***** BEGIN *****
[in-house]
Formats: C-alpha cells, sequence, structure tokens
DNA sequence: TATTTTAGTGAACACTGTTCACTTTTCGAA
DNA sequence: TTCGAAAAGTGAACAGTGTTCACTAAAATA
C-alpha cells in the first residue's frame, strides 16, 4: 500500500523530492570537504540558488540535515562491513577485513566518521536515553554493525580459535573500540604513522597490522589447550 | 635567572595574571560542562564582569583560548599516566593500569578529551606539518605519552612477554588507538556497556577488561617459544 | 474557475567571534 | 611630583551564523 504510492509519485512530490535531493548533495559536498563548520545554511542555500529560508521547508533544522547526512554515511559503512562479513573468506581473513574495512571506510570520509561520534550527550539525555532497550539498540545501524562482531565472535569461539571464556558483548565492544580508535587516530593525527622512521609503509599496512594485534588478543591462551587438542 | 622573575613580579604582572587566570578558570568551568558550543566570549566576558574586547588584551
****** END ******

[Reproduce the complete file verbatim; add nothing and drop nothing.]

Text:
[in-house]
Formats: C-alpha cells, sequence, structure tokens
DNA sequence: TATTTTAGTGAACACTGTTCACTTTTCGAA
DNA sequence: TTCGAAAAGTGAACAGTGTTCACTAAAATA
C-alpha cells in the first residue's frame, strides 16, 4: 500500500523530492570537504540558488540535515562491513577485513566518521536515553554493525580459535573500540604513522597490522589447550 | 635567572595574571560542562564582569583560548599516566593500569578529551606539518605519552612477554588507538556497556577488561617459544 | 474557475567571534 | 611630583551564523 504510492509519485512530490535531493548533495559536498563548520545554511542555500529560508521547508533544522547526512554515511559503512562479513573468506581473513574495512571506510570520509561520534550527550539525555532497550539498540545501524562482531565472535569461539571464556558483548565492544580508535587516530593525527622512521609503509599496512594485534588478543591462551587438542 | 622573575613580579604582572587566570578558570568551568558550543566570549566576558574586547588584551